A View From the Podium: Presenting at a Virtual Show
While virtual shows enable attendees to save travel dollars and time, conference presenters reap the same benefits. It also serves as an effective way in which to get their messages across to an interested audience.
Scott Gidley, CTO and co-founder of DataFlux, was a speaker last November at the DAMA-NCR Wilshire Virtual Symposium. He says getting ready for his presentation was no different than an in-person show, yet the travel component was vastly different. “We had a presentation to give, just like we would at a real-world show,” says Gidley. “We didn’t have to worry about shipping a booth, getting travel arrangements, and finding time to get away from the office. So, from a cost and a time perspective, it was obviously different.”
For a speaker, virtual shows certainly provide a less intimidating platform on which to speak compared to the podium placed in front of room full of people. However, Gidley notes that when you’re not in the same room as your audience, you don’t really know if you’re engaging your audience or if they’re even receiving your message.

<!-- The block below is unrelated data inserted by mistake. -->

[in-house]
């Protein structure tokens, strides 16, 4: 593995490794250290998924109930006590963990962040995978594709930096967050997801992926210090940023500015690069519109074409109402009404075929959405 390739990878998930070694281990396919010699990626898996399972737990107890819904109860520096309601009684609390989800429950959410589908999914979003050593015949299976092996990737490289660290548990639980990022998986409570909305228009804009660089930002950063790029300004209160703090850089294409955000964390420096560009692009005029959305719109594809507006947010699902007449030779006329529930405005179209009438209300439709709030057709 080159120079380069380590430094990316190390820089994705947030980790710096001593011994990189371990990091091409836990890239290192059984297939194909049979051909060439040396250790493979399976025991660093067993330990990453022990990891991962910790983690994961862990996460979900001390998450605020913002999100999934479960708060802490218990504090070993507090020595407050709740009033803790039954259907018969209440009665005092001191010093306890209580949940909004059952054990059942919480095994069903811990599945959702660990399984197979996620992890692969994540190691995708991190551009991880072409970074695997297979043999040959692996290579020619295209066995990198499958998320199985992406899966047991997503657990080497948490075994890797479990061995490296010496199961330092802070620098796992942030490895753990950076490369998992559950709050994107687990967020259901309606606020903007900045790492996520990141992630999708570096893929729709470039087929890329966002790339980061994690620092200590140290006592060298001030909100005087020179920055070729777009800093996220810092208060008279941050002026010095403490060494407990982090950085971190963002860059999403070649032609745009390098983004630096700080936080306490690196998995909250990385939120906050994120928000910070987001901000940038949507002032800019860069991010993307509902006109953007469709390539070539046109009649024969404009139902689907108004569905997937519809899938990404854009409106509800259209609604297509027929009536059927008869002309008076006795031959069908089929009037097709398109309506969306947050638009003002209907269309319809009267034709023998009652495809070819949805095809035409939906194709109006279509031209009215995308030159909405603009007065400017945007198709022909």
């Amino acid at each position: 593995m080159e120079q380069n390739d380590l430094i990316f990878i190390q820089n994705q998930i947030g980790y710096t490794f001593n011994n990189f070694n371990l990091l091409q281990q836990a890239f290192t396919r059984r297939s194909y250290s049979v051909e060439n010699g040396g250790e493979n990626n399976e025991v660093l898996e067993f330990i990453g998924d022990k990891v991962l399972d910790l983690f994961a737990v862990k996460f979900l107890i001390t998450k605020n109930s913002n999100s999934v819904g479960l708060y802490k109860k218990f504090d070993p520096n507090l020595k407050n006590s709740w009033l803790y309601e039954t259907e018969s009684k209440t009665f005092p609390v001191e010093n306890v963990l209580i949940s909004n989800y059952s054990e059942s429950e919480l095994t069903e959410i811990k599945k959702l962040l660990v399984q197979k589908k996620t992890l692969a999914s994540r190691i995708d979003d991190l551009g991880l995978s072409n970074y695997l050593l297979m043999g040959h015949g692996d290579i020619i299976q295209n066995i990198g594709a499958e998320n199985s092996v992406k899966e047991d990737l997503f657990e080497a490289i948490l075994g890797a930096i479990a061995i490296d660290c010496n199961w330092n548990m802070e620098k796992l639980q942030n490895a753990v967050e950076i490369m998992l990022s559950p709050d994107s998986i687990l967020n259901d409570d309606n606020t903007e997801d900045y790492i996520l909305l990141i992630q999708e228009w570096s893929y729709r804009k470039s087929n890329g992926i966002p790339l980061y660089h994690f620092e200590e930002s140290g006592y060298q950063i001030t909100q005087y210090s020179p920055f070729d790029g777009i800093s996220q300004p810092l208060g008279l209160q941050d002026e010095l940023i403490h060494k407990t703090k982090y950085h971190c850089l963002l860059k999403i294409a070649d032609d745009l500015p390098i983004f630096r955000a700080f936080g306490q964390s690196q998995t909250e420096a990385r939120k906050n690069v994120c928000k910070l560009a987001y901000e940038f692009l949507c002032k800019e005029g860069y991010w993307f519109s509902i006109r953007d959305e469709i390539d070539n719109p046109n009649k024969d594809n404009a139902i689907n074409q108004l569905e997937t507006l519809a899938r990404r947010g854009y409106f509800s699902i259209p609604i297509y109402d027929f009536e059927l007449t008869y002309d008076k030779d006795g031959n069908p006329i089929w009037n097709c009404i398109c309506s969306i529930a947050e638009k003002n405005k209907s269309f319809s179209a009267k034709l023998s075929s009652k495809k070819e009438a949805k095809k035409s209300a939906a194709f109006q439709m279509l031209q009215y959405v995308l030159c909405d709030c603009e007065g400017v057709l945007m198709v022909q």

“Not being able to see the nonverbal cues, such as eye contact, heads nodding, note taking, is always difficult,” says Gidley. “At a real-world show, you know if you are connecting with the audience. At a virtual one, you don’t know if the attendee is actively listening and taking notes or just passively listening and playing solitaire or checking emails.”
Gidley says that he has received positive feedback from attendees. He feels that most people will take an hour out of their day to learn about a new technological offering if it doesn’t mean they have to leave their desks to do so.
However, Gidley says that if he could change one thing about the format it would be to enable attendees to interact with speakers throughout a presentation and not reserve that communication for the postpresentation Q&A session. “It doesn’t have to be a formal Q&A session, but the audience could use opportunities to say, ‘Wait a minute. You lost me at the last slide. What are you really trying to say?’” explains Gidley.
Like virtual show hosts, Gidley says that he will continue to support such events. “We won’t be replacing our physical trade show calendar with a virtual one, but we do see it as another way to get in front of interested people,” he says.
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